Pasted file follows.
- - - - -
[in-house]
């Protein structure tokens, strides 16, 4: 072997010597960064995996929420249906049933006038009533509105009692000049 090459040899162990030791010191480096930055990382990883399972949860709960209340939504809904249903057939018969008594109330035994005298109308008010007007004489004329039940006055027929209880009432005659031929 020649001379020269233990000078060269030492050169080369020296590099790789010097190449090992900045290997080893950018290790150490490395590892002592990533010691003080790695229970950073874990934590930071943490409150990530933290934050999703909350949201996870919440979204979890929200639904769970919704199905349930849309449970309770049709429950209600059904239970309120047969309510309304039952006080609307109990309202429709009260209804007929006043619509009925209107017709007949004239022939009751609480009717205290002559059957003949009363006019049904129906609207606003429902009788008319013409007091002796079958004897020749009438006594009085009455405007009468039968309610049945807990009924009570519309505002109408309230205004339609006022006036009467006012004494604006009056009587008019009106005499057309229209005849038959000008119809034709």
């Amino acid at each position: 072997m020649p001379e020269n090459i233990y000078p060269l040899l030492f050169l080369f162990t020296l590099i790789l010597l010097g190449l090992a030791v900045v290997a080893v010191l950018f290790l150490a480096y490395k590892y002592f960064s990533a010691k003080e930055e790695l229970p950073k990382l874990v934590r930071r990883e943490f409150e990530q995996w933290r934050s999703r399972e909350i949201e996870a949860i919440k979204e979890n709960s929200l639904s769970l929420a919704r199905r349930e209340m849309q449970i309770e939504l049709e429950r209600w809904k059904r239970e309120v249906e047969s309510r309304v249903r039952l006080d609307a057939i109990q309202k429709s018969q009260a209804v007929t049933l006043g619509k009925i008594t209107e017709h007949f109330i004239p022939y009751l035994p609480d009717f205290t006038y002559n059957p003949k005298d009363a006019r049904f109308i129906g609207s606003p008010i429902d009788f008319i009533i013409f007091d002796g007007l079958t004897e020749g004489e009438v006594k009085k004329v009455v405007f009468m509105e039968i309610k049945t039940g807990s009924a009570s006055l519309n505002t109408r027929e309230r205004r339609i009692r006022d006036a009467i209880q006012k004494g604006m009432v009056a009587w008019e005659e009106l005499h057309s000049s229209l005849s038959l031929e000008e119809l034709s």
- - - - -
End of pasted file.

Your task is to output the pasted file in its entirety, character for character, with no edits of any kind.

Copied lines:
[in-house]
């Protein structure tokens, strides 16, 4: 072997010597960064995996929420249906049933006038009533509105009692000049 090459040899162990030791010191480096930055990382990883399972949860709960209340939504809904249903057939018969008594109330035994005298109308008010007007004489004329039940006055027929209880009432005659031929 020649001379020269233990000078060269030492050169080369020296590099790789010097190449090992900045290997080893950018290790150490490395590892002592990533010691003080790695229970950073874990934590930071943490409150990530933290934050999703909350949201996870919440979204979890929200639904769970919704199905349930849309449970309770049709429950209600059904239970309120047969309510309304039952006080609307109990309202429709009260209804007929006043619509009925209107017709007949004239022939009751609480009717205290002559059957003949009363006019049904129906609207606003429902009788008319013409007091002796079958004897020749009438006594009085009455405007009468039968309610049945807990009924009570519309505002109408309230205004339609006022006036009467006012004494604006009056009587008019009106005499057309229209005849038959000008119809034709």
């Amino acid at each position: 072997m020649p001379e020269n090459i233990y000078p060269l040899l030492f050169l080369f162990t020296l590099i790789l010597l010097g190449l090992a030791v900045v290997a080893v010191l950018f290790l150490a480096y490395k590892y002592f960064s990533a010691k003080e930055e790695l229970p950073k990382l874990v934590r930071r990883e943490f409150e990530q995996w933290r934050s999703r399972e909350i949201e996870a949860i919440k979204e979890n709960s929200l639904s769970l929420a919704r199905r349930e209340m849309q449970i309770e939504l049709e429950r209600w809904k059904r239970e309120v249906e047969s309510r309304v249903r039952l006080d609307a057939i109990q309202k429709s018969q009260a209804v007929t049933l006043g619509k009925i008594t209107e017709h007949f109330i004239p022939y009751l035994p609480d009717f205290t006038y002559n059957p003949k005298d009363a006019r049904f109308i129906g609207s606003p008010i429902d009788f008319i009533i013409f007091d002796g007007l079958t004897e020749g004489e009438v006594k009085k004329v009455v405007f009468m509105e039968i309610k049945t039940g807990s009924a009570s006055l519309n505002t109408r027929e309230r205004r339609i009692r006022d006036a009467i209880q006012k004494g604006m009432v009056a009587w008019e005659e009106l005499h057309s000049s229209l005849s038959l031929e000008e119809l034709s």